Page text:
Micro level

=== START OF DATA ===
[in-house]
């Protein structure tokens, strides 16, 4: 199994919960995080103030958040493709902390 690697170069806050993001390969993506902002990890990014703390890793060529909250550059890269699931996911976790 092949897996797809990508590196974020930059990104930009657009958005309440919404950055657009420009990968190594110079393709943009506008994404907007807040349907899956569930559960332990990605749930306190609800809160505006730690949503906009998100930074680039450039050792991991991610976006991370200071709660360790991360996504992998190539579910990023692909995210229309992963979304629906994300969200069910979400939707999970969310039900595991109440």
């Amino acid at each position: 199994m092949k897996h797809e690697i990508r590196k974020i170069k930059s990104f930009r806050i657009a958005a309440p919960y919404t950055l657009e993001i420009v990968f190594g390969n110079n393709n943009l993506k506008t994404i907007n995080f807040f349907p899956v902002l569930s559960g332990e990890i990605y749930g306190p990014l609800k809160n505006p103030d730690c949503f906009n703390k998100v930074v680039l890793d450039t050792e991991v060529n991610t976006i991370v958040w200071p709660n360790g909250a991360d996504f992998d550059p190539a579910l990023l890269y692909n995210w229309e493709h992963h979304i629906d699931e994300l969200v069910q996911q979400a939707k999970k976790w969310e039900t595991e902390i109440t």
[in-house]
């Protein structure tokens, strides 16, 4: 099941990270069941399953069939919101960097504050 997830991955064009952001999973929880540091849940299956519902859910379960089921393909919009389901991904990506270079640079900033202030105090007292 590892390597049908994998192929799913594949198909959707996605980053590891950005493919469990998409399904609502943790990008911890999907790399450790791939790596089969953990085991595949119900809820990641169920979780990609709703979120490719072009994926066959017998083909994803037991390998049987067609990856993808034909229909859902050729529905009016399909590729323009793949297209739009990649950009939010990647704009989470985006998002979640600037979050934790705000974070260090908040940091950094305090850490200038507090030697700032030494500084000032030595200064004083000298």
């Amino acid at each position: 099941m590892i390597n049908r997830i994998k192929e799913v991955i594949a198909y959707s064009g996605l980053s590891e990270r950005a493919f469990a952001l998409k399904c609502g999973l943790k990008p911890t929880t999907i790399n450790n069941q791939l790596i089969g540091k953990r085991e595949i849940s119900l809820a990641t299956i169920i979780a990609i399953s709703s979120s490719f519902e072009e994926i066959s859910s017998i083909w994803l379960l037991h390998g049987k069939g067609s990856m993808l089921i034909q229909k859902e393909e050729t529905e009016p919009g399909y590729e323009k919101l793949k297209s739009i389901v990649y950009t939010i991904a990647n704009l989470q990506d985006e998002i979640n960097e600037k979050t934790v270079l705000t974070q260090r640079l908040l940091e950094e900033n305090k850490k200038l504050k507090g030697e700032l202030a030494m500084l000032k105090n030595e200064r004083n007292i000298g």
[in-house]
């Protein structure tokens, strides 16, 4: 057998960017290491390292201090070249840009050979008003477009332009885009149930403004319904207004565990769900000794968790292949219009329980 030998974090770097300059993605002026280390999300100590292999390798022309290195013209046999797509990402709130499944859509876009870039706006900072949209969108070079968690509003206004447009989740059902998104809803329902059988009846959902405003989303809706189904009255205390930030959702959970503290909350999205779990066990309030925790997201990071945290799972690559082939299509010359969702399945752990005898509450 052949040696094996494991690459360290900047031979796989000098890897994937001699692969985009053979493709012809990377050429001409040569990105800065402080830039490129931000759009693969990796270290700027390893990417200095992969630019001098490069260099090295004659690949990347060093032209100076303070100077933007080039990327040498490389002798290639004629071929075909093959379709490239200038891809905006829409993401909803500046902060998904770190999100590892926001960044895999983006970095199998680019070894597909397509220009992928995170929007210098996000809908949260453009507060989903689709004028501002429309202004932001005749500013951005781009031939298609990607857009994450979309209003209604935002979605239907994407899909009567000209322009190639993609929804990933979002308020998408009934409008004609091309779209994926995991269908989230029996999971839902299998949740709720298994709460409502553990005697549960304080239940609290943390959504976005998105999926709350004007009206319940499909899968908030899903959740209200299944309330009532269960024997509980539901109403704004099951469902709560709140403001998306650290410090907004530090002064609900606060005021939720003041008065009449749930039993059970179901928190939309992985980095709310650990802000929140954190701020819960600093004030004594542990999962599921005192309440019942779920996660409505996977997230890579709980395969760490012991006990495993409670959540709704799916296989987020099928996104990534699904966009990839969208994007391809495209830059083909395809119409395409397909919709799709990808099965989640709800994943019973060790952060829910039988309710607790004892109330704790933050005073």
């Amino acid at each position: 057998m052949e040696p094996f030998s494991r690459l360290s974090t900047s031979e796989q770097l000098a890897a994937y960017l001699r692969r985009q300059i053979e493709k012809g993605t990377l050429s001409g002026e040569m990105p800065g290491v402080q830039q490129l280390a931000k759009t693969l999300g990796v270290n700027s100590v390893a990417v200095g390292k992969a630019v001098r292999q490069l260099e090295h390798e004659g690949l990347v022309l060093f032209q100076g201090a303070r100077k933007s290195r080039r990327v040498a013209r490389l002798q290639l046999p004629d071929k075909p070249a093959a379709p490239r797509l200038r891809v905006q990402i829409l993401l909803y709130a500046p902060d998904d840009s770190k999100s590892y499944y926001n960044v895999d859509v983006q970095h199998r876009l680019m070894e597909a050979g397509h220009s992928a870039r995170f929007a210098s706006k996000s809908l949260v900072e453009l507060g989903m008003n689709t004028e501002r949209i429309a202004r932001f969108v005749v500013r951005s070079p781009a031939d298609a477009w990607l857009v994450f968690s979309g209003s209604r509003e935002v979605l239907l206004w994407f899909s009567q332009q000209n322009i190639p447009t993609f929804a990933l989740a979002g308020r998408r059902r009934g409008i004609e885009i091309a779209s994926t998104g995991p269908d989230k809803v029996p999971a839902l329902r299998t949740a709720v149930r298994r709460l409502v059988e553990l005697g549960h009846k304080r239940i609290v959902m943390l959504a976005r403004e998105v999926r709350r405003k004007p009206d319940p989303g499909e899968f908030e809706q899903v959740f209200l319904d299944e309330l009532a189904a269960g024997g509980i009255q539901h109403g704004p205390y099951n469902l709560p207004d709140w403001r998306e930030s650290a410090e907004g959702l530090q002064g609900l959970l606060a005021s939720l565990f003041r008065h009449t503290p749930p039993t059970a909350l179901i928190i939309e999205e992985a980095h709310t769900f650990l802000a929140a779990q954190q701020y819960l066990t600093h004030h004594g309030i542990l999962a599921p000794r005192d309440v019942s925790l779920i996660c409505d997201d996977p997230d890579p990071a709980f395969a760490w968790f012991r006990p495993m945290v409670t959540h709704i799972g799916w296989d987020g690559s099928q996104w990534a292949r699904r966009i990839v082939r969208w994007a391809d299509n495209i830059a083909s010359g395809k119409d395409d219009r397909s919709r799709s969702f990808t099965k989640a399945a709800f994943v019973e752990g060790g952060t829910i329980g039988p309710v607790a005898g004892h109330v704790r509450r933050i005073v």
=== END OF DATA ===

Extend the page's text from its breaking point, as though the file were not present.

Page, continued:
At the micro-level, social network research typically begins with an individual, snowballing as social relationships are traced, or may begin with a small group of individuals in a particular social context. Social network diagram, micro-level. Dyadic level: A dyad is a social relationship between two individuals. Network research on dyads may concentrate on structure of the relationship (e.g. multiplexity, strength), social equality, and tendencies toward reciprocity/mutuality. Triadic level: Add one individual to a dyad, and you have a triad. Research at this level may concentrate on factors such as balance and transitivity, as well as social equality and tendencies toward reciprocity/mutuality.[35] Actor level: The smallest unit of analysis in a social network is an individual in their social setting, i.e., an "actor" or "ego". Egonetwork analysis focuses on network characteristics such as size, relationship strength, density, centrality, prestige and roles such as isolates, liaisons, and bridges.[37] Such analyses, are most commonly used in the fields of psychology or social psychology, ethnographic kinship analysis or other genealogical studies of relationships between individuals. Subset level: Subset levels of network research problems begin at the micro-level, but may crossover into the meso-level of analysis. Subset level esearch may focus on distance and reachability, cliques, cohesive subgroups, or other group action, group actions or behavior. In sociology, a dyad (from Greek dyo, "two") is a group of two people, the smallest possible social group. As an adjective, "dyadic" describes their interaction. The pair of individuals in a dyad can be linked via romantic interest, family relation, interests, work, partners in crime and so on. The relation can be based on equality, but may be based on an asymmetrical or hierarchical relationship (master-servant). The strength of the relationship is evaluated on the basis of time the individuals spend together, as well as on the emotional intensity of their relationship. A dyad can be unstable because both persons must cooperate to make it work. If one of the two fails to complete their duties, the group would fall apart. Because of the significance of marriages in society, their stability is very important. For this reason marital dyads are often enforced through legal, economic, and religious laws. Dyadic friendships refer to the most immediate and concrete level of peer interaction, which is expanded to include new forms of relationships in adolescence - most notably, romantic and sexual relationships. Already Ferdinand Tonnies treated it as a special pattern of gemeinschaft, 1887, as community of spirit.